What went well
On reflection, I feel both of these approaches have worked well. Students are much more aware of what to do to answer exam questions, as well as identifying their own weaknesses and strengths. I feel I have had more conversations with them on how to improve things like analysis and explanation because they themselves have identified that this is what they need to work on.
The real test will be to see how the forthcoming mock exams turn out, after a year of trialling these metacognition skills, to see if they have had a real impact. It will also be interesting to see whether the students who continue to use these techniques perform better than those who do not continue use them.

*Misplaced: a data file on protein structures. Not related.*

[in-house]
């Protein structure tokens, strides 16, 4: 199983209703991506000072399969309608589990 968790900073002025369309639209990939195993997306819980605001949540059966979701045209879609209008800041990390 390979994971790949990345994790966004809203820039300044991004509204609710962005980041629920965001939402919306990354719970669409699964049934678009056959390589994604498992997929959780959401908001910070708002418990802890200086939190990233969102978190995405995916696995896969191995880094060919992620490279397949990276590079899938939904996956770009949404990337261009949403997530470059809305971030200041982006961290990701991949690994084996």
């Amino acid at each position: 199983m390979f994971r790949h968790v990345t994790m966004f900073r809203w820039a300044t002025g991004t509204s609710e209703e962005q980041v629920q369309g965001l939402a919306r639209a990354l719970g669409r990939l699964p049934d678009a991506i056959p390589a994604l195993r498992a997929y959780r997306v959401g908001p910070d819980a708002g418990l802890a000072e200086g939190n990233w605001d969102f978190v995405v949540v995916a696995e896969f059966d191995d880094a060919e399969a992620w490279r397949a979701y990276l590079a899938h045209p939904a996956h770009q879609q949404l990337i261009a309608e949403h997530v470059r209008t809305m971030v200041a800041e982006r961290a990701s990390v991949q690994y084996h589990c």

With the idea of the feedback experiment, I am aware that some teachers might reluctant to attach mark schemes to work, in case it increases workload. However, I found myself referring to the mark scheme constantly when marking their work anyway, and would have to read through criteria to work out what level to award them. When I gave feedback in this way, I was actually doing what I would do anyway, but I was just doing it on a separate sheet (the mark scheme), and I didn’t feel it added to my mark load in any way. I found I wrote less on pupils’ work because the onus was put on them to develop targets.
Both of these attempts at metacognition are things I will continue to work on with my Year 10s as they they tackle the new syllabus from September.
Featured image: By innoxiuss (Thinking at Hell’s gate) [CC BY 2.0 (http://creativecommons.org/licenses/by/2.0)%5D, via Wikimedia Commons